Peter Berg’s docudrama disaster film, Deepwater Horizon, which chronicles the worst oil disaster in U.S. history, arrives on Blu-ray with a reference quality Dolby Atmos track and almost reference quality video.
The Production: 3.5/5
On April 20, 2010, the Deepwater Horizon, a semi-submersible offshore drilling rig, exploded in the Gulf of Mexico, causing the worst oil spill and disaster in U.S. history. Of the 126 crew members on board at the time of the explosion, 11 were killed. Peter Berg’s film, Deepwater Horizon, tries to document the events leading up to that event in what is an often intense and suspenseful disaster movie. Typical of the genre, the film features an all-star cast including Mark Wahlberg as Chief Electronics Technician Mike Williams, Kurt Russell as Safety Supervisor Jimmy Harrell, Gina Rodriguez (Jane the Virgin) as Navigation Officer Andrea Fleytas, John Malkovich as BP Executive Donald Vidrine, and Kate Hudson as Williams’ wife Felicia.
As the movie opens, BP is about to take over the drilling process from rig owner Transocean, but BP is running overbudget and behind schedule, and Vidrine is trying to cut corners to make up for lost time and money. This includes a very important test to ensure the stability of the underwater concrete holding the drill in place, which has been skipped as our three heroes arrive on the rig. Ironically, Jimmy receives a safety award for consecutive months of no incidents, even though Williams has just rattled off a long list of items in desperate need of repair or maintenance. The movie takes its time to relay expository information, much of it in techno babble, to try and explain what is about to happen and why. One thing I found particularly interesting is how the movie used real names of people and companies involved in the accident, and didn’t resort to changing those names in fear of possible lawsuits. It is even more interesting, considering how the movie puts much of the blame on BP, and especially Donald Vidrine. Malkovich portrays him as an unlikable weasel, and if this wasn’t based on a true story, his character would have probably been killed off by falling debris. Wahlberg is the real hero of the piece, as we follow his attempts to get most everyone to safety. Russell is enjoyable as the expert who gives the warning signs that nearly everyone ignores. Deepwater Horizon is one of the better disaster movies to come out of Hollywood in recent years, but I would not recommend watching it just before bedtime.
3D Rating: NA
Lionsgate has released Deepwater Horizon on DVD, Blu-ray, and 4K UHD Blu-ray. Unfortunately, the studio only sent the Blu-ray/DVD combo for review. The 1080p transfer, compressed using the AVC codec, retains the films theatrical aspect ratio of 2.40:1, and provides an almost exceptional presentation. Colors are accurate and natural, never appearing over-saturated or washed out, especially flesh tones. Detail is also exceptional, displaying stubble growth on the lead actor’s faces and particles of grime and corrosion on the rig. Contrast is also very good, allowing for noticeable shadow detail in darker sequences with deep blacks that rarely crush and crisp whites that never clip. I did detect some banding issues, however, during some of the underwater sequences, that were mildly annoying.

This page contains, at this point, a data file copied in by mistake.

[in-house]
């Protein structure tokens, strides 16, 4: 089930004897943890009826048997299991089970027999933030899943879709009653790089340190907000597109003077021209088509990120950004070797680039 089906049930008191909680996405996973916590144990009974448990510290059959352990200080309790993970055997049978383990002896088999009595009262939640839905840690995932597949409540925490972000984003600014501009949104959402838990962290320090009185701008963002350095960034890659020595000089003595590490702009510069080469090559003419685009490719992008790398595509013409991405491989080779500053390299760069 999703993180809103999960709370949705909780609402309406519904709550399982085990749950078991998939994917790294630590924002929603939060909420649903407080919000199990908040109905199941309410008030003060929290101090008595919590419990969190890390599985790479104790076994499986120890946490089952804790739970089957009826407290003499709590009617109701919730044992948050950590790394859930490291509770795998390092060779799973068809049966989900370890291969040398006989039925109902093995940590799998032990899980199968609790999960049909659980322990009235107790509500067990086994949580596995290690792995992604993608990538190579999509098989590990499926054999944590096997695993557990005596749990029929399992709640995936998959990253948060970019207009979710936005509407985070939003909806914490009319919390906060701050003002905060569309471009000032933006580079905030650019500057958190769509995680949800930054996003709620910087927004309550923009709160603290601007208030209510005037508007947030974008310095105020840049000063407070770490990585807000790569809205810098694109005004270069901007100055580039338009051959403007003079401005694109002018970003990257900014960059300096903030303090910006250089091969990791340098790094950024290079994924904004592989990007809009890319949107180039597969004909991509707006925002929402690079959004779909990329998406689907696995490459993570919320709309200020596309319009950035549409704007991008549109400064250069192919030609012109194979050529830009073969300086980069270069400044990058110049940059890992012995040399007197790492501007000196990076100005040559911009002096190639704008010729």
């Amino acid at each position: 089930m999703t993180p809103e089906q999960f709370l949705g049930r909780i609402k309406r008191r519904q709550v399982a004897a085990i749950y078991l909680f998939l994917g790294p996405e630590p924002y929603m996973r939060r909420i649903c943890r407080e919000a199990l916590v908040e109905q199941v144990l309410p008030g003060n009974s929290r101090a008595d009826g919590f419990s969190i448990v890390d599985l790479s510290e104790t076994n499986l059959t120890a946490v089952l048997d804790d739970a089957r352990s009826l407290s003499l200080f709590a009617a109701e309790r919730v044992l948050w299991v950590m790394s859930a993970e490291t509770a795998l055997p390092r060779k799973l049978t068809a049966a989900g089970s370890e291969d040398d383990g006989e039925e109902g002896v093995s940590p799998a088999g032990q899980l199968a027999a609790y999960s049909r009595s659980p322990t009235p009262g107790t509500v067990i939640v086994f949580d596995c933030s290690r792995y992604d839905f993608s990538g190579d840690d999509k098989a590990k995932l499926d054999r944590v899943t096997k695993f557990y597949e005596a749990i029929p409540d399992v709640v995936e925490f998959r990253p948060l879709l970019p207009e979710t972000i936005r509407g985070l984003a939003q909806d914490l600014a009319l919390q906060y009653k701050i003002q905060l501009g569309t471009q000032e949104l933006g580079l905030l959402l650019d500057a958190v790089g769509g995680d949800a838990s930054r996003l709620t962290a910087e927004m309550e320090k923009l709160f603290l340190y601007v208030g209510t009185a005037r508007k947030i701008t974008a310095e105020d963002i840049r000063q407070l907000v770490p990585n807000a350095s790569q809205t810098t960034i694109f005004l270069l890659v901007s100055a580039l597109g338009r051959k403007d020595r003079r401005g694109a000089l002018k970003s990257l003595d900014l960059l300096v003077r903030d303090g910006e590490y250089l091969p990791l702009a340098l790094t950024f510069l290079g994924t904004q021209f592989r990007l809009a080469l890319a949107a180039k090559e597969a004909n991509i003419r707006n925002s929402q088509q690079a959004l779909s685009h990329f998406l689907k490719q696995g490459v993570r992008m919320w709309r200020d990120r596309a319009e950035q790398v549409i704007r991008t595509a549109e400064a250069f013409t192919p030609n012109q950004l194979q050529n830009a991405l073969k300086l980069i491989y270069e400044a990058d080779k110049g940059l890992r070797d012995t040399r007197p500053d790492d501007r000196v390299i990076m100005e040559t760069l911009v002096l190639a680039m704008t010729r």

Deepwater Horizon has one of the best audio tracks on Blu-ray so far this year with a reference-quality Dolby Atmos (with Dolby TrueHD 7.1 core) track that will rattle your walls and give your sound system a great workout. Explosions and falling debris come at you from quite literally everywhere. LFE is used substantially during the latter half during the destruction of the oil rig, adding emphasis to explosions and grinding metal. With all of this happening, dialogue still comes through crystal clear. I would not be surprised if Deepwater Horizon receives, at the very least, nominations in the sound categories at this year’s Oscars.
Special Features: 4/5
Beyond the Horizon (1080p; 51:21): Individual interview segments with Mark Wahlberg, Kate Hudson, Kurt Russell, Gina Rodriguez, and Dylan O’Brien, viewable as one segment or individually.
Captain of the Rig: Peter Berg (1080p; 18:15): Berg discusses his process, with help from other members of the cast and crew.
The Fury of the Rig (1080p; 27:20): An in-depth look at building and shooting on the rig.
Deepwater Surveillance (1080p; 17:40): Small action cameras (such as Go-Pros) were installed on-set to obtain additional coverage, and that unused footage is presented here.
Participant Media Work Like an American (1080p): American Worker Tributes (16:03) takes a look at some of the actual workers from the tragedy, while I Am a Steel Beam (1:03) is a promotional piece about steel workers with narration by Peter Berg or Gina Rodriguez (you choose).
Also From Lionsgate (1080p): Trailers for Patriots Day, John Wick: Chapter 2, Hell or High Water, Hacksaw Ridge, and American Pastoral.
DVD Copy: the movie in 480p and Dolby Digital 5.1, trailers for Patriots Day, John Wick: Chapter 2, Hell or High Water, Hacksaw Ridge, and American Pastoral, plus the Bonus Features The Fury of the Rig, Deepwater Surveillance, and Work Like an American.
Digital HD Copy: An insert contains a code to redeem a digital copy through Ultraviolet partners or iTunes.
Deepwater Horizon VR: Not listed on the cover or included on an insert, users can go to the Google Play store or Apple App Store and download the app to view three sequences from the film in 360 degree VR with commentary.
Some may find Deepwater Horizon too intense, but there is no denying that the film is an ear-ringing audio experience that will test the limits of your sound system.